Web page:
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For the record, equity and equality are not the same things. If we are talking true equity, it means giving someone more than you, who has less than you, to elevate them to have the same as you. Are we all really ready to make this selfless sacrifice?

Well, if 2020 has shown us one thing, it is that we are all truly in this together. There is an African quote that says, "The wealth of a family/community is measured by the state of the poorest group/member and not the richest one," meaning we are measured by the level of lack in our society.

When I started my business in 2014, I found myself wrestling with how to incorporate my philanthropic mindset with my business goals. In the traditional capitalist model, we're conditioned to produce something—whether it's a product, a service, or a platform—from concrete thoughts and actions. Once we've met quarterly and annual revenue goals, any extra time or money that we happen to have leftover can be donated to an organization for a gold star of participation. This typical model, which leaves philanthropy as an afterthought, has never been enough for me. In my personal life, I have always thought about treating people with kindness, respect, and empathy or about lending a hand when and where I can, so why are these values being overlooked in the business world? Or, even worse, why are they considered a weakness?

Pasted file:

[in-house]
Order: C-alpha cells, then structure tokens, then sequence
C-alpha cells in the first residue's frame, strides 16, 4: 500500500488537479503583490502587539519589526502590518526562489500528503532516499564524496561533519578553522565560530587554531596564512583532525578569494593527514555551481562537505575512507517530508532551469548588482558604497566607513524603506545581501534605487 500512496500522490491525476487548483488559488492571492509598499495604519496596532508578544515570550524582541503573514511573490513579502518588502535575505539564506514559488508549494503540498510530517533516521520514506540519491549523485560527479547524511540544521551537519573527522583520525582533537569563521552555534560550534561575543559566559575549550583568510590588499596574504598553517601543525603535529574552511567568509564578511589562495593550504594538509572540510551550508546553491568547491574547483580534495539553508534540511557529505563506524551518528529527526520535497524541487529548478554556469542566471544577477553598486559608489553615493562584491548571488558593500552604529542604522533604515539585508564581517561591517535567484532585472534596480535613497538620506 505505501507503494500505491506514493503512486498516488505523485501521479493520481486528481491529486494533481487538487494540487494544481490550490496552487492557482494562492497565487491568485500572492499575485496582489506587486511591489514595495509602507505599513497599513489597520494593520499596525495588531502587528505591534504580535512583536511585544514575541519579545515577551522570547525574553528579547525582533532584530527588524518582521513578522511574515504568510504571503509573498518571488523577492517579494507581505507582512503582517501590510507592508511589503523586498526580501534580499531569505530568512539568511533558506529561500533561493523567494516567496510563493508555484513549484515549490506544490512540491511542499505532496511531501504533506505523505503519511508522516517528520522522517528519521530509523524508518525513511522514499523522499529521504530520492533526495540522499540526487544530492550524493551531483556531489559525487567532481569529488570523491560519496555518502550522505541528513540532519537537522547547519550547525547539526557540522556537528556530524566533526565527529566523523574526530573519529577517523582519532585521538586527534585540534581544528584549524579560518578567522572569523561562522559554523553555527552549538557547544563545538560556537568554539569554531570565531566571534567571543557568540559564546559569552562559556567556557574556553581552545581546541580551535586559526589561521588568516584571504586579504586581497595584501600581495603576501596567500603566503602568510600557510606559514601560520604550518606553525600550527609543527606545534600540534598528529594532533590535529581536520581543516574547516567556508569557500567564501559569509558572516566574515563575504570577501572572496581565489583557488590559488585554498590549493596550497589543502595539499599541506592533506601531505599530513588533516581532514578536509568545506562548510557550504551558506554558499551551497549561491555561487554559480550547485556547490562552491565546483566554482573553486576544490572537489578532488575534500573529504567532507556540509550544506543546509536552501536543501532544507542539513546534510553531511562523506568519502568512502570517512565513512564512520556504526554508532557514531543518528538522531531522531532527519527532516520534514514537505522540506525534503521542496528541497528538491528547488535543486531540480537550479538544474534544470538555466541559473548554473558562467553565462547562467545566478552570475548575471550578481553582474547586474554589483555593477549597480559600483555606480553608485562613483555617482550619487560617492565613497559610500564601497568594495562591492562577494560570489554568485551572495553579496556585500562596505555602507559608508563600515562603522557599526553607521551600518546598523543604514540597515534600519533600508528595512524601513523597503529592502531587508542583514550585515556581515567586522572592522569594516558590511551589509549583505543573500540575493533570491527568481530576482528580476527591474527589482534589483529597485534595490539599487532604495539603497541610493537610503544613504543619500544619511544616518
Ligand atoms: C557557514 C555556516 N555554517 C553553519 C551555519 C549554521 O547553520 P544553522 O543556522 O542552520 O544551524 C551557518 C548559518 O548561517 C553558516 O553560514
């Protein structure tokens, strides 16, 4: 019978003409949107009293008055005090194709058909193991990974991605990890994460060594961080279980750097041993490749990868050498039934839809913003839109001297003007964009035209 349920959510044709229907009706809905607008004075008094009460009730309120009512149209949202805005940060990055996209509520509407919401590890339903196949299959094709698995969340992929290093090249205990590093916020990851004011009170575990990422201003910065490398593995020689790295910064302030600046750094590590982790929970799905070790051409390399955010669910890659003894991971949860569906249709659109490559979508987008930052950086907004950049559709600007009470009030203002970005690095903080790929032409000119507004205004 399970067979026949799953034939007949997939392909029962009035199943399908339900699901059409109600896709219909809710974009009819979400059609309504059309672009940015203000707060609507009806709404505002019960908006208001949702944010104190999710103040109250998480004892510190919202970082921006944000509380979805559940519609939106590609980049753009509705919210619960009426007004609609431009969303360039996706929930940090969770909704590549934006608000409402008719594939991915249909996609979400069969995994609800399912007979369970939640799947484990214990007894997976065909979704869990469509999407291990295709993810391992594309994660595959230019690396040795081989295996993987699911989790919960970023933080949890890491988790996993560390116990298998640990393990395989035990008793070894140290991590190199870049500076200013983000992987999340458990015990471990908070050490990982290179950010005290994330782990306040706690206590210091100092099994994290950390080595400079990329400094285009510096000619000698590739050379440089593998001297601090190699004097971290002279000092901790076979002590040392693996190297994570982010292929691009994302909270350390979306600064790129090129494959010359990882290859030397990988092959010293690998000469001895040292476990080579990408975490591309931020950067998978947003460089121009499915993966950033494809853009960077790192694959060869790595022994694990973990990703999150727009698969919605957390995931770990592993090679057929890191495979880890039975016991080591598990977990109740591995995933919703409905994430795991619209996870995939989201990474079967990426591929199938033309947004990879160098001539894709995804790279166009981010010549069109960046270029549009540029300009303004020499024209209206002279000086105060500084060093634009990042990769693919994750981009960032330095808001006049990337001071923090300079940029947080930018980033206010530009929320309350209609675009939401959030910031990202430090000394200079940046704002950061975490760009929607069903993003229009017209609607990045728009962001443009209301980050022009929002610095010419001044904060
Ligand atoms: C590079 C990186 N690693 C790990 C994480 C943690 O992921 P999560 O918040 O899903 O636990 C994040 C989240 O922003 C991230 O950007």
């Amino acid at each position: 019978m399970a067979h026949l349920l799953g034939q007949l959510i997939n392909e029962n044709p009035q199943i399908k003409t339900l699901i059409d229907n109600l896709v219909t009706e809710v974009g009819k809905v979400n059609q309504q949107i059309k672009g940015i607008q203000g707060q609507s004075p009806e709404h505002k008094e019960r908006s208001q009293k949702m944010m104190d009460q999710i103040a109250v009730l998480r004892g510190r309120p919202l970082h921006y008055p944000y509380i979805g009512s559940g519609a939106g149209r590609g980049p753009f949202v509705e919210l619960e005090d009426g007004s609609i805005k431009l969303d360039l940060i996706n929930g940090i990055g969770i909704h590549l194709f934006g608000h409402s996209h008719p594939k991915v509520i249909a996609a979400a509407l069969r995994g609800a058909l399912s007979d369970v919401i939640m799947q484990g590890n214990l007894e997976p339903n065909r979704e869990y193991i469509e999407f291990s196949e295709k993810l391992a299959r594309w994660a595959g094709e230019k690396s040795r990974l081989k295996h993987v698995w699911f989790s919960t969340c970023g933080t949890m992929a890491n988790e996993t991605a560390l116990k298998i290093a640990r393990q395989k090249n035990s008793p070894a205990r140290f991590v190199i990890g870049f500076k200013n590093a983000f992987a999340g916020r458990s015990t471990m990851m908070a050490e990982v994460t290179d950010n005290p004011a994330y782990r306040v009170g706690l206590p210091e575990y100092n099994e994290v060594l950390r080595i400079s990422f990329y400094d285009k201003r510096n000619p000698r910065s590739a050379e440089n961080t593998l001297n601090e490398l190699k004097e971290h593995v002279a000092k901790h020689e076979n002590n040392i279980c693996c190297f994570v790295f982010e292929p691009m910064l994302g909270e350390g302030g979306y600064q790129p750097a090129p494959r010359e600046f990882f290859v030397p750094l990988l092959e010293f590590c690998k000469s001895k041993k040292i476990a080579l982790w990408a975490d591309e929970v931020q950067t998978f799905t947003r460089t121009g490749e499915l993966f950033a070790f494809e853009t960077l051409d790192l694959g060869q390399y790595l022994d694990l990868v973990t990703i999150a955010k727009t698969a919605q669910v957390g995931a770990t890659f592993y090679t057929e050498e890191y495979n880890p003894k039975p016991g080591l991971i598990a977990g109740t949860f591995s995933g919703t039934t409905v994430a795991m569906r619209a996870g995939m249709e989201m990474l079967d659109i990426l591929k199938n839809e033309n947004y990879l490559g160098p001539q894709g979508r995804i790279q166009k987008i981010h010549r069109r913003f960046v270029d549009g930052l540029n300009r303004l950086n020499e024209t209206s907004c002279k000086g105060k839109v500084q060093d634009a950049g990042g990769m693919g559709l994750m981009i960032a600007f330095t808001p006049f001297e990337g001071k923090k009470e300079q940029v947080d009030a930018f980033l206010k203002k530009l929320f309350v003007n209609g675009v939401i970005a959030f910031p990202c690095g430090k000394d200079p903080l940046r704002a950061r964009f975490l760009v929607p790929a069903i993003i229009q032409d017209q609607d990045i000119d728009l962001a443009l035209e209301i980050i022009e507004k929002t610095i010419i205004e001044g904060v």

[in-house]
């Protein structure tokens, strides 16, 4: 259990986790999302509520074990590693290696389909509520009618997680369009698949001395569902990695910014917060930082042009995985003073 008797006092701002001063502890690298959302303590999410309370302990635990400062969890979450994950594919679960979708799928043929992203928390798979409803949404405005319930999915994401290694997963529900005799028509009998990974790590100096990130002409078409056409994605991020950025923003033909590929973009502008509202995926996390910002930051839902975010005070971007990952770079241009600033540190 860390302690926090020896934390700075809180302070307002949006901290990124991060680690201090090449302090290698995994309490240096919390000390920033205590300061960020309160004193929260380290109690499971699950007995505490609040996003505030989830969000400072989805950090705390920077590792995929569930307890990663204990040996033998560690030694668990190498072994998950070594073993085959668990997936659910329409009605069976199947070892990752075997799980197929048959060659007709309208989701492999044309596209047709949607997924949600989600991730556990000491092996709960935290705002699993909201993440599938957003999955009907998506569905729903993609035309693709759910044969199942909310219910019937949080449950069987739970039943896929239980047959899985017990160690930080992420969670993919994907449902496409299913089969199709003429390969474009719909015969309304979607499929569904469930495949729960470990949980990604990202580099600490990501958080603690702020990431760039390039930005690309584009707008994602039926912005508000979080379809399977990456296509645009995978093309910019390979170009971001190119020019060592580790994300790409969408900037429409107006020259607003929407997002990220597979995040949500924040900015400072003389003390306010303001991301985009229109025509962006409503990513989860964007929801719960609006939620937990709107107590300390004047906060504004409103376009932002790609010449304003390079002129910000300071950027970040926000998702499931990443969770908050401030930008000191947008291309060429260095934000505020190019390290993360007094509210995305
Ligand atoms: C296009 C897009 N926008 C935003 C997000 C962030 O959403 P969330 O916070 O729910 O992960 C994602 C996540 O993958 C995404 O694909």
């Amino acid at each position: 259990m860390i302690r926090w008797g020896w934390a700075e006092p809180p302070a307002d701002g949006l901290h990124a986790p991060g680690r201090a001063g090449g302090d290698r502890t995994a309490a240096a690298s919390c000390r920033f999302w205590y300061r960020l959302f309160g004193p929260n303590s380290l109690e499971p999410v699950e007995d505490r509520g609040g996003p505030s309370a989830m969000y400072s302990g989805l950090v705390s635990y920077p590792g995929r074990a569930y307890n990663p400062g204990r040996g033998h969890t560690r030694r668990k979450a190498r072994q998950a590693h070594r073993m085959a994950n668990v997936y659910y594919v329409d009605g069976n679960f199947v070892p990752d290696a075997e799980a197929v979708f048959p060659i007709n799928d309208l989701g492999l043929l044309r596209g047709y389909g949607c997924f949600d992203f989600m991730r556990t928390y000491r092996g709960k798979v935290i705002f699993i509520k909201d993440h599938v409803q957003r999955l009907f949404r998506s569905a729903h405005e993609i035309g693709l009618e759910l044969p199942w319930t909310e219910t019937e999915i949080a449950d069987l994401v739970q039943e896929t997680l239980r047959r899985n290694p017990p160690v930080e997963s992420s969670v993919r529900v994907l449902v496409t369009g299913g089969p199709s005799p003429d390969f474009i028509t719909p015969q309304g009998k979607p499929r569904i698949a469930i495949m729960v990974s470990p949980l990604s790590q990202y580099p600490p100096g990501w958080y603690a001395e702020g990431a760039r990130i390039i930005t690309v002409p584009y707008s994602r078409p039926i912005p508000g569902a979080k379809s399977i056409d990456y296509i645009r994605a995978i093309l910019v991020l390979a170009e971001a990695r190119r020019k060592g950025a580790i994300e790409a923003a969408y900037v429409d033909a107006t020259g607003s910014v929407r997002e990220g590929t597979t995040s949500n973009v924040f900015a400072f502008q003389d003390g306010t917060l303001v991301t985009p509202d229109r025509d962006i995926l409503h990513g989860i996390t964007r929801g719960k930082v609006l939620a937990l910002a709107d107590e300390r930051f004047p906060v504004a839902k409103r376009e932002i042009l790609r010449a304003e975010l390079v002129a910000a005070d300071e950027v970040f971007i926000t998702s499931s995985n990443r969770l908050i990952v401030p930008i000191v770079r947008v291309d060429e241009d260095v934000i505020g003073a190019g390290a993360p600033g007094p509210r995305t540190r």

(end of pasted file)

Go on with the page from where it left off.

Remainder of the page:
For many Black professionals, it's an unspoken rule never to discuss race or politics at work. But the murder of George Floyd has opened the floodgates. Suddenly, race is dominating conversations. Black people are being bombarded with questions. They're publicly sharing their pain at company town halls and team meetings, leading to more exhaustion.

Race is an uncomfortable topic to discuss, especially in "mixed company." That's why my market research team at Driven to Succeed sponsored two closed-door, tell-all Community Dialogues via Zoom to talk about race—one with Black professionals and the other with white professionals, from Director to C-Suite plus a few entrepreneurs. Our goal was to build more empathy and understanding and to take steps toward healing to help end institutional racism. There were no right or wrong answers. Just an honest dialogue and diversity of opinions.

Hello, everyone. I'm Jamie Joslin King, and I own a multimillion dollar business as The Slay Coach that helps women business leaders and entrepreneurs scale their businesses and make their dreams happen!

We all have non-glamorous, humble beginnings, so, of course, things weren't always like this. Like many successful entrepreneurs, I had to start somewhere. I was broke and pregnant at 19, dropped out of school, and derailed my dreams several times before getting here. But the journey was well worth it.

In case you hadn't already heard, August is National Black Business Month. (Although, we think you should be supporting Black businesses all year round.) There are an incredible amount of Black business owners who are worthy of support, but we wanted to highlight a few that not only operate their own businesses but find time to support others in their communities as well.

Le'Kiesha French, Carmen Mays, and Makisha Boothe are all members of the Black Innovation Alliance, a group that seeks to support Black innovators and strives towards equity in the innovation economy. Now more than ever, it is crucial that Black businesses are not only receiving the support from customers and consumers but from entities such as the BIA for direct, structural resources and support from the ground up.

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